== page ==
Many of the women who worked with Josephson in public radio called him out as a misogynist. Caryl Ratner is one of three women who produced a feminist program called Electra Rewired on WBAI. During a tribute to Josephson on the station last night, she recalled that he trashed the show and feminism in general on the air.
“He was the original politically incorrect guy on the radio,” Ratner said, “and that’s why I loved him.”
The audio archive that survives Josephson includes Only In America, an eight-part documentary series on the history of American Jewry, as well as Classic Bob & Ray, a 26-part series that spans the radio comedy duo’s entire career. Another series he produced, The Bob and Ray Public Radio Show, won a Peabody award.
Like some of his other WBAI colleagues, Josephson spent time at Pacifica’s Berkeley station, KPFA. While in Berkeley, a documentary he produced about a convention for people with dwarfism won an Armstrong Award.
Until the pandemic arrived in New York City, Josephson ran a recording studio out of his spacious, rent-stabilized apartment on Central Park West. Jennie Josephson, who remembers falling asleep listening to Bob and Ray cassettes at the age of 10, referred to Josephson as “a good dad, a difficult dad.”
She spent the last few years shuttling back and forth between her home in Los Angeles and New York, trying to help her father stay in his home. Accommodations included installing grab bars on numerous surfaces in his apartment and audio speakers in his bedroom, but Josephson fell several times. He spent more than a year hospitalized and in nursing homes. In an email sent after her father’s death, Jennie Josephson wrote that in the last months of his life he “was increasingly a prisoner in his own body.”
In April, Josephson made a rare foray out of the nursing home to attend the premiere of a documentary about his WBAI colleague Steve Post. He was frail and sitting in a wheelchair as Marty Goldensohn kissed the top of his head.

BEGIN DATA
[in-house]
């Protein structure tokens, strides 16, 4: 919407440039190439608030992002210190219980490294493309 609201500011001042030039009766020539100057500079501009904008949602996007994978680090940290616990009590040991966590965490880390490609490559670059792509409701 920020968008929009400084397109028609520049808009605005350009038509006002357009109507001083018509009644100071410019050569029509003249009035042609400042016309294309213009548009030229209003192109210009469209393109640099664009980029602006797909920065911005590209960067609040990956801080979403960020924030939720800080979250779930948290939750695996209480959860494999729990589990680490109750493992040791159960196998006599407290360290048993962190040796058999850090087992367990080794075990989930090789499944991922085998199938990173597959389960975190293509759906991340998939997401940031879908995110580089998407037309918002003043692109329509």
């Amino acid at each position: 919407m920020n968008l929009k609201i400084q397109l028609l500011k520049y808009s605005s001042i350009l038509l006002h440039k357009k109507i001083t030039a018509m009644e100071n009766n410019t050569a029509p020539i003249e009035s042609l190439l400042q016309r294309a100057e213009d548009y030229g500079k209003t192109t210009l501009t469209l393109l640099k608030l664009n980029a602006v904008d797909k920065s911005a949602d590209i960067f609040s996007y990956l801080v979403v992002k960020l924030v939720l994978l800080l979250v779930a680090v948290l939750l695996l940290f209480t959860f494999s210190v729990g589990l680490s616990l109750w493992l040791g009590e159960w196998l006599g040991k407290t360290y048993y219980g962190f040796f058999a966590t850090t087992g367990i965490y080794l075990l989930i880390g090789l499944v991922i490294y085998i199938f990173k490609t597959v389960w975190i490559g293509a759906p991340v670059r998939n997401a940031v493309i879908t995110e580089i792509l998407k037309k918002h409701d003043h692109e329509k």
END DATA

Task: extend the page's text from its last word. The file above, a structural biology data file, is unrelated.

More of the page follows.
Goldensohn remembers Josephson as the man with “millions of puns.” For years Josephson emailed jokes, many of them quite politically incorrect, to friends.
“For months I wouldn’t talk to him because some of them were intentionally offensive,” Michel recalled. She was one of the many women that Josephson had proposed to unsuccessfully.
Josephson’s website is down at the moment, so visitors aren’t able to read the 2,600-word memoir he wrote when he turned 75. But his LinkedIn profile where he declares, “I have opposed commercialism in all its evil forms (esp. the use of research) in public broadcasting,” is still accessible.
When public radio stations began using audience research in programming decisions, Josephson vehemently opposed the practice. In 1996 he debated audience researcher David Giovannoni, founder of Audience Research Analysis who also directed audience research and program evaluation at NPR. Before a standing-room-only crowd at the Public Radio Conference, the two squared off in a session Josephson titled “Picasso vs. Giovannoni.”
“It was actually a lot of fun,” recalled Giovannoni. “He called me a ‘numbers Nazi’ and I called him an ‘ignorant slut.’ It was all in good fun. Larry and I went out for tapas afterward.”
Tapas were not on the menu at the nursing home where Josephson spent the last several months of his life. One of Josephson’s old WBAI colleagues brought him a box of dove bars. Another sent him an iPad. While living in the nursing home he was forced to use his formal legal name, Norman Laurence Josephson. As fate would have it, his loud and contentious roommate was a guy named Larry.
“He’s Norman, I’m Larry!” the roommate snapped.
In addition to his daughter Jennie, Josephson’s survivors include another daughter, Rebecca Josephson, a stepson and two grandchildren.
A memorial is planned for later in the year.